Wednesday April 06, 2011 | 06:58 PM

Maine members of Congress, Democrats and Republicans, aren’t showing a lot of enthusiasm for the House GOP budget proposal that seeks to radically revamp Medicare and Medicaid to help reduce federal spending and pay down the debt.

As might be expected, Democratic Reps. Chellie Pingree of the 1st district and Mike Michaud of the 2nd district are critical of the House GOP budget plan, which would turn Medicaid, the health care program for the poor, into a block grant program run by the states. The House GOP plan would transform Medicare, the health care program for seniors, from a government-run program into one in which people, starting with those currently under 55 years old, buy coverage from private health insurers and pay more for more benefits.
 
"I am very opposed to the Republican budget proposal for a number of reasons but the biggest is that it will essentially end Medicare as we know it,” Pingree said in a statement.  “Medicare is an extremely effective and absolutely essential program and we should be focusing on ways to strengthen it, not end it. We need to find ways to reduce the deficit, but not at the expense of this critical program for seniors.”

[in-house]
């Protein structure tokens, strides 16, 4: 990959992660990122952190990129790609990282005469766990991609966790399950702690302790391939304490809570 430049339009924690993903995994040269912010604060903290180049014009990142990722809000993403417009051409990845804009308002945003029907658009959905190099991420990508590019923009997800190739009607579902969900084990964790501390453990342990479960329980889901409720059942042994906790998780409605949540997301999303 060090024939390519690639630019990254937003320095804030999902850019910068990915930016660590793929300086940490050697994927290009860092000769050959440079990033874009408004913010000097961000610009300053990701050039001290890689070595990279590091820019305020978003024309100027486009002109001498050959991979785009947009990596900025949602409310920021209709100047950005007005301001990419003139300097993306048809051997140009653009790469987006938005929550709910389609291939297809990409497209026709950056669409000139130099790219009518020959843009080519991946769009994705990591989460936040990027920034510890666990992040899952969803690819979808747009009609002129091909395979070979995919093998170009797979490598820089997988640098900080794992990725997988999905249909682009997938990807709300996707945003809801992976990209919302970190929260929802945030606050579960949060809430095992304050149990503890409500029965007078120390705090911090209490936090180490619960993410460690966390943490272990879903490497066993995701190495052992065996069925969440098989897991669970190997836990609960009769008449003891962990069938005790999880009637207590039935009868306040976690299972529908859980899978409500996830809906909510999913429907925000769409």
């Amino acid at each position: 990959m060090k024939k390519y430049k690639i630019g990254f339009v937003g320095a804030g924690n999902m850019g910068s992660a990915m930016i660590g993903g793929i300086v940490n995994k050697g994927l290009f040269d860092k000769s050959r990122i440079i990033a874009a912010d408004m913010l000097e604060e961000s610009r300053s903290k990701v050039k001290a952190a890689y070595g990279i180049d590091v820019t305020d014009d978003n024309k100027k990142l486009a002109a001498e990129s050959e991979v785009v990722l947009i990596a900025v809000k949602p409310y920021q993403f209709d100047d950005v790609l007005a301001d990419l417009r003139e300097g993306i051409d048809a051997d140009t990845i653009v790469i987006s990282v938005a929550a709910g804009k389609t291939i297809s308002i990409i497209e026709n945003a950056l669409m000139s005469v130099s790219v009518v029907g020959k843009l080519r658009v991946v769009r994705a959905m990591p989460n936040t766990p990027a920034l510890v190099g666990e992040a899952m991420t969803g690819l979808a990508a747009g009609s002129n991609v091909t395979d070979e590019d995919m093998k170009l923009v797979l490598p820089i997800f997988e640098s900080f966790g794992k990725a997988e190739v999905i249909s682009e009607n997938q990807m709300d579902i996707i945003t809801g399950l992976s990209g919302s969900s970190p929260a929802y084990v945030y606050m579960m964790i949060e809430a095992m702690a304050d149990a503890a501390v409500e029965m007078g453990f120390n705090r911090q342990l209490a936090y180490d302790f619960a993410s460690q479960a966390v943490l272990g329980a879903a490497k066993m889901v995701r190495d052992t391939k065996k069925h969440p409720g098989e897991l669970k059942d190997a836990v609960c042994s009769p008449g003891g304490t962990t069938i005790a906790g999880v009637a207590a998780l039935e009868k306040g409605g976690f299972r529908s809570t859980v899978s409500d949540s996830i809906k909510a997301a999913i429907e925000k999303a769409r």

Michaud said he is all for cutting spending and reducing the debt, “But I’m concerned about how the proposed budget caps will affect the increasing needs of the” Department of Veterans Affairs. “And I question some of the priorities in the bill and the approaches it takes,” Michaud said. “For example, the budget plan ends Medicare’s guaranteed benefit while at the same time continuing tax breaks for millionaires, big oil, and companies that ship jobs overseas.”
 
Still, Michaid said that, “While I might not agree with all that’s in it, I am hopeful this proposal forces a much-needed discussion about our national debt and how we can reduce it. Congress can no longer afford to stick its head in the sand and wish our budget problems away.”
 
On the latter point, Republican Sen. Susan Collins of Maine expressed a similar sentiment, without saying whether she supports the House GOP plan and while taking a jab at President Obama.
 
“Whether one agrees with (House Budget Committee Chairman) Congressman (Paul) Ryan’s proposals or not, he deserves credit for putting forth a serious and comprehensive plan,” Collins said of the Wisconsin Republican who authored the plan. “I wish the President would likewise demonstrate serious leadership in addressing our urgent fiscal challenges.”
 
Republican Sen. Olympia Snowe of Maine was openly critical of the House GOP proposal. “Given Maine has the oldest population of any state in the nation, any proposals representing profound changes to these critical safety net programs would require serious and rigorous scrutiny,” Snowe said in a statement. “Ultimately, it is vital that we do not solve our fiscal problems by burdening our seniors who played no role in creating the fiscal morass that Washington created.” 

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Kevin Miller is Washington bureau chief for the Portland Press Herald and MaineToday Media. He has worked as a journalist in Maine for 6 ½ years, covering the environment, politics and the State House. Before arriving in Maine, he wrote about politics, government and education for newspapers in Virginia and Maryland.
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